Santa Rosa to seek new police auditor after spat with current watchdog

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Santa Rosa will search for a new police auditor after a sharp public split between the City Council and the current watchdog, who upset council members last month after he critiqued the city’s efforts to curb homelessness as ineffective.

Palo Alto attorney Bob Aaronson’s contract is up at the end of the month, and the city will soon put out a call for a new independent police auditor, City Manager Sean McGlynn said.

Aaronson, who is paid $11,000 per month, has embedded with the Santa Rosa Police Department from 2016 to 2018 to examine how officers use force against civilians, vet the department’s handling of internal investigations and citizen complaints, and to observe daily police operations.

He said Friday he considered his three years in Santa Rosa among the best of his professional career, but after November’s back-and-forth with council members, he didn’t see a future for him in the city.

“I’d love to continue to be able to continue to doing the job, but I don’t think it’s realistic at this point,” he said.

Aaronson’s latest report, based on his work in 2017, included the observation that Santa Rosa’s efforts to address homelessness hadn’t made “an appreciable dent in the problem.” Council members pushed back at the Nov. 13 meeting, saying his first-hand encounters with police enforcement did not give him enough familiarity with city policy to weigh in with expertise about the issue.

Aaronson, reached last week, said he had no regrets about his critique but did lament times when he felt he stopped trying to persuade the council.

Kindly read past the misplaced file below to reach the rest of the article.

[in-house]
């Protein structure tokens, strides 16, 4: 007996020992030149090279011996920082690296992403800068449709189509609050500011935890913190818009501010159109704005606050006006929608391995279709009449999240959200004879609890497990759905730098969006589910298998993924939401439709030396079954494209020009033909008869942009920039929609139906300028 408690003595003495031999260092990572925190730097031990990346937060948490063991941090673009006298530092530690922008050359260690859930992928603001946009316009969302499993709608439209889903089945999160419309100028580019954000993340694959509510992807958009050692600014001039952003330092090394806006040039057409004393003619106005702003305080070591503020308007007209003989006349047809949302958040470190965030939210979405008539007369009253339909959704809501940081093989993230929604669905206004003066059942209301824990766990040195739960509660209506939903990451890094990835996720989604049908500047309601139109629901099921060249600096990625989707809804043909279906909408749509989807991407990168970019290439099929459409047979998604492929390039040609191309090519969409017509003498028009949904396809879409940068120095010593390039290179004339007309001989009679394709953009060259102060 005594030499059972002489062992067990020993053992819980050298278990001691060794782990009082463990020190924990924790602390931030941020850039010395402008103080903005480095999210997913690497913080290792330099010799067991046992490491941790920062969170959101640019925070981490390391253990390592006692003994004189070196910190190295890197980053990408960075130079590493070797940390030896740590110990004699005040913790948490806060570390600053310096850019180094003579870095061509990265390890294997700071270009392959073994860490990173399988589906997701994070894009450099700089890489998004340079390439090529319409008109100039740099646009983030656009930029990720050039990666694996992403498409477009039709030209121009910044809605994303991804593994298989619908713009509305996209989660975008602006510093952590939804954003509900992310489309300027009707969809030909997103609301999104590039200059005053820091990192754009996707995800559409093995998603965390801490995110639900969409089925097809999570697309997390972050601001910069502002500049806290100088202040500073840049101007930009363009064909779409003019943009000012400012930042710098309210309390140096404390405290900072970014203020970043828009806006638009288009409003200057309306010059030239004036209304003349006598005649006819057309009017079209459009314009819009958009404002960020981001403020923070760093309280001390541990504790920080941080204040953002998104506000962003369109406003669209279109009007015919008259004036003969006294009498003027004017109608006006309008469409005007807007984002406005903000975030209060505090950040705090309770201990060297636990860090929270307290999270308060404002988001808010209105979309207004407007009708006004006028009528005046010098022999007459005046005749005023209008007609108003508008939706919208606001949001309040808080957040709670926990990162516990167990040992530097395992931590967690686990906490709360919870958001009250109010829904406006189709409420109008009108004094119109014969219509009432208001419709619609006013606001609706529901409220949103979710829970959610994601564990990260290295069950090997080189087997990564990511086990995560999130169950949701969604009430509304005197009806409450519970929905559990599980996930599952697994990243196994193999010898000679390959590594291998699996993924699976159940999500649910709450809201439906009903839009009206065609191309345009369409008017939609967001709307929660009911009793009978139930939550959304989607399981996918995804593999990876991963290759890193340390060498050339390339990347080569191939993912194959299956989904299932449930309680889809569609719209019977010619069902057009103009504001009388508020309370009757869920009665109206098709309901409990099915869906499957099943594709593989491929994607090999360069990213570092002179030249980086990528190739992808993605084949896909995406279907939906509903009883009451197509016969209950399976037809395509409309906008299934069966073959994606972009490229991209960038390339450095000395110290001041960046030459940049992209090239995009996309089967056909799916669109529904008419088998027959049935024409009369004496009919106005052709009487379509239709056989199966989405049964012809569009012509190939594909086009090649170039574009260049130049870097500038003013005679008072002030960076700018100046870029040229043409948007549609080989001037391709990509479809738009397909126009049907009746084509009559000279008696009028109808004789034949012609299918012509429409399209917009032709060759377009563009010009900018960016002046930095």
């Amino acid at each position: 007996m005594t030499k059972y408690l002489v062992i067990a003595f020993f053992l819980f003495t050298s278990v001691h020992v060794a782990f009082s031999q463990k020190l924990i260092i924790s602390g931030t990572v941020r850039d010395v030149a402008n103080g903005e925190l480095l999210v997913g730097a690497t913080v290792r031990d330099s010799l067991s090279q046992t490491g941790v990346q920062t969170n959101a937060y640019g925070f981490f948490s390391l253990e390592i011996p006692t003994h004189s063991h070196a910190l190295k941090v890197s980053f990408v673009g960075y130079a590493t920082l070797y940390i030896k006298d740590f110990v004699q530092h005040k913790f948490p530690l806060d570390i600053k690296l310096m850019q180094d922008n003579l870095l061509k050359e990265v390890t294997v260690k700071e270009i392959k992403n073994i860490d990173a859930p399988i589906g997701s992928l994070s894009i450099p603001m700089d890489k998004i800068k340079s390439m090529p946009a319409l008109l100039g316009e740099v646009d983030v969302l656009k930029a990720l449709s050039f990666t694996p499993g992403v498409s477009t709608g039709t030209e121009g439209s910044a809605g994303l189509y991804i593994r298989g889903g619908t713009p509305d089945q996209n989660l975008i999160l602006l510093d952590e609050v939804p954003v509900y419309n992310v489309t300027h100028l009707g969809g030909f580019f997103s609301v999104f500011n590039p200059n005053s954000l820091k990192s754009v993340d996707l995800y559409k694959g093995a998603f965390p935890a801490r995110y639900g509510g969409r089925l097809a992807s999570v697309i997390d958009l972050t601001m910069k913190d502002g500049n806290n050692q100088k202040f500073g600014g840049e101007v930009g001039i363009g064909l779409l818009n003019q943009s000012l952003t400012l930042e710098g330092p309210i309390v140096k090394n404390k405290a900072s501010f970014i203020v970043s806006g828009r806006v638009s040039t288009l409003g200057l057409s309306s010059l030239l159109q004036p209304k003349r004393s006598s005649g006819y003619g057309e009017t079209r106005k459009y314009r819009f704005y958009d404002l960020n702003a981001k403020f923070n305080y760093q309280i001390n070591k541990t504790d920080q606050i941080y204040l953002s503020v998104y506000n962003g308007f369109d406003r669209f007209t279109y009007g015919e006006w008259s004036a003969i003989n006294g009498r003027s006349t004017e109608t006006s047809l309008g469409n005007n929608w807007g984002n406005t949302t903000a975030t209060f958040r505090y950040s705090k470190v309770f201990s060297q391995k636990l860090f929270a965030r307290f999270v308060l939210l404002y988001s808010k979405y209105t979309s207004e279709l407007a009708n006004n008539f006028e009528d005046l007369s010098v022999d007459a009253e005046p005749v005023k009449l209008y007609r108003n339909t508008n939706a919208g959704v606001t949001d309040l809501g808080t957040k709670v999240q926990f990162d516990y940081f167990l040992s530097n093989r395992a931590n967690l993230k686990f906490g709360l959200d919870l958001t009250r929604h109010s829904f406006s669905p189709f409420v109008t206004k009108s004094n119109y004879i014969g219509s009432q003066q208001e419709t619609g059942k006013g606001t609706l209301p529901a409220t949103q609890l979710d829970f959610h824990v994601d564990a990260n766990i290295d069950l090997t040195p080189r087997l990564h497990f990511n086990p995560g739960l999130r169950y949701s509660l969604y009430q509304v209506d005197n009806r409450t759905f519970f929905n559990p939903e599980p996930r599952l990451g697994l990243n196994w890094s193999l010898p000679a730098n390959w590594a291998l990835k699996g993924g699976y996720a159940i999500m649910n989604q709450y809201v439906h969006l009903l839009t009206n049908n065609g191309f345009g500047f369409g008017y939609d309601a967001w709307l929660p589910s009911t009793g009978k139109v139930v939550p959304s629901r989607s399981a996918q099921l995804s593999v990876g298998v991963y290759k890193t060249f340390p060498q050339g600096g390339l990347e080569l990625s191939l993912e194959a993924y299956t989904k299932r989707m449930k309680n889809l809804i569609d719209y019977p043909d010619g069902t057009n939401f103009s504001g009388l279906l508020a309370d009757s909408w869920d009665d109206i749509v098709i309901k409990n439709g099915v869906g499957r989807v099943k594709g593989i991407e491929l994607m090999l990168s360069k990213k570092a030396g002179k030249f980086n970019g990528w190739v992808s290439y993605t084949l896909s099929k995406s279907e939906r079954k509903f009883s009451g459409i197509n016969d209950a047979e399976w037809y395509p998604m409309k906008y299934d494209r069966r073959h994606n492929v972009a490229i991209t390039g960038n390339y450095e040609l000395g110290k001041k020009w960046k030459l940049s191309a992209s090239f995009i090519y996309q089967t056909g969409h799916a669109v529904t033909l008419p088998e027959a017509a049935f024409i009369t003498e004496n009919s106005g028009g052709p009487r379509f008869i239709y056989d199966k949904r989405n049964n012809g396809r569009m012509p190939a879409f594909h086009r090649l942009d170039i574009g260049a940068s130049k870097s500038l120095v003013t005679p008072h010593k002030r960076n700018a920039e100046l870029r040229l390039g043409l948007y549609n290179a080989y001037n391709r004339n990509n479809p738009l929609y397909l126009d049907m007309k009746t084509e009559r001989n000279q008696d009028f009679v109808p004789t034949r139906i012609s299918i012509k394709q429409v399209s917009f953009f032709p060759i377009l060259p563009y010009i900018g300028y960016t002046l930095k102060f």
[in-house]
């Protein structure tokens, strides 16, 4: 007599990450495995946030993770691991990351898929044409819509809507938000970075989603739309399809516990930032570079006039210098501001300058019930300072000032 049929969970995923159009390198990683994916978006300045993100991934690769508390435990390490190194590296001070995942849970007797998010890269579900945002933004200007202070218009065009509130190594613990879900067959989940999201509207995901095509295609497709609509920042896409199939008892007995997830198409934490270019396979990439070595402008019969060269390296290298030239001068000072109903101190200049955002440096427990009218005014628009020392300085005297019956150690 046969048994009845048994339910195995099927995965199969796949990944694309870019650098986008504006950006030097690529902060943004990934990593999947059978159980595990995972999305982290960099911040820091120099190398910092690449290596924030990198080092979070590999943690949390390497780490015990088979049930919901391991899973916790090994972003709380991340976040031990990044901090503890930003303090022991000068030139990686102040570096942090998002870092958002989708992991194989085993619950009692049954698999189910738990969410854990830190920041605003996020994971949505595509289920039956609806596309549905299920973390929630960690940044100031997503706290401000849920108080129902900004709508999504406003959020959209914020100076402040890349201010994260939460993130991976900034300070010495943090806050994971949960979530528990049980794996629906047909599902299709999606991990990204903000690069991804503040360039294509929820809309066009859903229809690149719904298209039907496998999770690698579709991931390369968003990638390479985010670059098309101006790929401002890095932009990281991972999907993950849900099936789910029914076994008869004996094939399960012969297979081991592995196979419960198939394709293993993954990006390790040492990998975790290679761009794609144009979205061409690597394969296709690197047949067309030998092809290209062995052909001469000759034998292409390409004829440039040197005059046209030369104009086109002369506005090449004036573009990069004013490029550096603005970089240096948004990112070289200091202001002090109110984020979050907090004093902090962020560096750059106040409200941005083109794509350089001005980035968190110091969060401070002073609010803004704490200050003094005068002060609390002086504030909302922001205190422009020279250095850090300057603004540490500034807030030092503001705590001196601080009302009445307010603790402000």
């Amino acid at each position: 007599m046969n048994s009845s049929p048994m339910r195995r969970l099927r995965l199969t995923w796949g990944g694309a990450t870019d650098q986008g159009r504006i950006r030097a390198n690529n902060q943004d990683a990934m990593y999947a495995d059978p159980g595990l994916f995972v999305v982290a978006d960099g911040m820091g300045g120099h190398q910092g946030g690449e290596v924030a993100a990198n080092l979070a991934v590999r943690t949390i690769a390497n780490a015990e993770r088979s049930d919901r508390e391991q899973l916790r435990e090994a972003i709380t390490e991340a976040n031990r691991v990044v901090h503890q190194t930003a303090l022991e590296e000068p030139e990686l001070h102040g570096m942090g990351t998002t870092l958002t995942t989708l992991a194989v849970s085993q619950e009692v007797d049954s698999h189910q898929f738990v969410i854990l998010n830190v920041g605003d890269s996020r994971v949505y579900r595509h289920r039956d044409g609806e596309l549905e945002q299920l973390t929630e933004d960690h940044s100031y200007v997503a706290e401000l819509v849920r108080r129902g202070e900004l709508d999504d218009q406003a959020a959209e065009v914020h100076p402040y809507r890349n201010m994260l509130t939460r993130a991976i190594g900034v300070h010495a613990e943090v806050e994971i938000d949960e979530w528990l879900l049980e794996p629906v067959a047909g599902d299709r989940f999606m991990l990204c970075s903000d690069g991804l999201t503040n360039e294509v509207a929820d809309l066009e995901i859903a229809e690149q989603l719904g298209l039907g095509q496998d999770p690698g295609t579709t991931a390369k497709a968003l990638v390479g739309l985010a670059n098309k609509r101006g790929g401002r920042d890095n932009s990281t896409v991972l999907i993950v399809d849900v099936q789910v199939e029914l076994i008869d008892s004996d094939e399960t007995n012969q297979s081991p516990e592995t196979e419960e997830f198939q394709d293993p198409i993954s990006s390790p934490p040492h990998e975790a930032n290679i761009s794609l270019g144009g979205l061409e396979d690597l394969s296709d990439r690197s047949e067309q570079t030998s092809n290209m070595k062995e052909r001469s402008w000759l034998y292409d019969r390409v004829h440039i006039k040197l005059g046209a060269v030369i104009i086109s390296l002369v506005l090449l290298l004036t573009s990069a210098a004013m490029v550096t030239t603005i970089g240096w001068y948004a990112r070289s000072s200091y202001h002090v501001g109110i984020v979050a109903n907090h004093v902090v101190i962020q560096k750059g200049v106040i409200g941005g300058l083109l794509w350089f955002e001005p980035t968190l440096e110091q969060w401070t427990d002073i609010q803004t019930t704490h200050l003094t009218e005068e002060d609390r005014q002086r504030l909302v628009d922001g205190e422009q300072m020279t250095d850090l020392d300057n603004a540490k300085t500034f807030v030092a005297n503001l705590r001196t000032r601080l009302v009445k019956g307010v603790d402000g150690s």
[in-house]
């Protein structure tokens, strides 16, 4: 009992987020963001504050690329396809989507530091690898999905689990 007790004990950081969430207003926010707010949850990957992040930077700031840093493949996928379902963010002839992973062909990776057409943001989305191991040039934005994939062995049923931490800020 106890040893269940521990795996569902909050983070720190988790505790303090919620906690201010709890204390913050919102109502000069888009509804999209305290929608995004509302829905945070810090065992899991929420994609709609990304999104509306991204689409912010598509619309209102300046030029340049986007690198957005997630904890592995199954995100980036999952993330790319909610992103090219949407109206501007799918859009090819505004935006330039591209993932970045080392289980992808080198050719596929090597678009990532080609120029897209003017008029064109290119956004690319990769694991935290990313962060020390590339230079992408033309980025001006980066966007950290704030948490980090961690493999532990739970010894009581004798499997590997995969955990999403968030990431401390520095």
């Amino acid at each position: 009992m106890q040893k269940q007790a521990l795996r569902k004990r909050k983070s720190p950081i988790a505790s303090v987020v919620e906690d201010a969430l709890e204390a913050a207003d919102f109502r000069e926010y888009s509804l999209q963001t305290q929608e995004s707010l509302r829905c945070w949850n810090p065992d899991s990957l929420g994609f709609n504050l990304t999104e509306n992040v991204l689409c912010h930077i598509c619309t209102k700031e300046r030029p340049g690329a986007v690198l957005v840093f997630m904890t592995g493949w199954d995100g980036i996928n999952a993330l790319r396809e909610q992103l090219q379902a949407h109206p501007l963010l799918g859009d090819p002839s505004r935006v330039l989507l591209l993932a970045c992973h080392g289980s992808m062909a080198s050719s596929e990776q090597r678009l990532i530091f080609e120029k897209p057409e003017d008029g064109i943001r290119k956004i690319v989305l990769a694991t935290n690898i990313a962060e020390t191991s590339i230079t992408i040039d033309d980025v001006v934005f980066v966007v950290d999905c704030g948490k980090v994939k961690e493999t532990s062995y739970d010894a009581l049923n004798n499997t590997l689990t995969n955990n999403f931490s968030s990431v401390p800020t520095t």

“There are times when I stopped using my words to try to pick the lock, and instead I got angry and I threw rocks at windows,” Aaronson said.

The city will solicit offers from interested potential police auditors in an upcoming request for proposals. Aaronson said he thought the scope of the police auditor’s role would be narrowed going forward.

“It’s my understanding that the new RFP will prevent the auditor from doing some of the things I’ve done and said,” Aaronson said, declining to specify further.

The forthcoming request for proposals was still being drafted Friday, city spokeswoman Adriane Mertens said. The scope would continue to include review of police personnel investigations, use of force and community complaints, she said.

Aaronson has been invited to reapply for the post, and while he hasn’t ruled out doing so, he isn’t optimistic about his chances. He said he had offered to stick around on an interim basis until a new auditor is hired but the city rejected that proposal, he said.

McGlynn said Aaronson had been invited to remain with the city to handle citizen complaints about police. Aaronson said he wasn’t interested in that role.

The auditor job and an independent Sonoma County agency responsible for similar oversight of the Sheriff’s Office were both formed after a sheriff’s deputy in 2013 fatally shot Santa Rosa teenager Andy Lopez.

Aaronson’s work spurred the creation of a professional standards unit, responsible for conducting the most serious personnel investigations, and more recently recommended that Santa Rosa officers stop muting their body-worn cameras during service calls and enforcement actions.

McGlynn called Aaronson’s efforts leading to the professional standards unit “excellent” but said the city needed a more competitive process to fill its police auditor position. The position reports to McGlynn, but the auditor’s contract is subject to City Council approval.

It’s unclear how much of Aaronson’s findings in 2018, if any, will be reported back to the city. Aaronson said he normally would have produced a report in early 2019 based on his observations this year.

McGlynn said Aaronson has not given the city an indication whether he will produce a report.

You can reach Staff Writer Will Schmitt at 707-521-5207 or On Twitter @wsreports.

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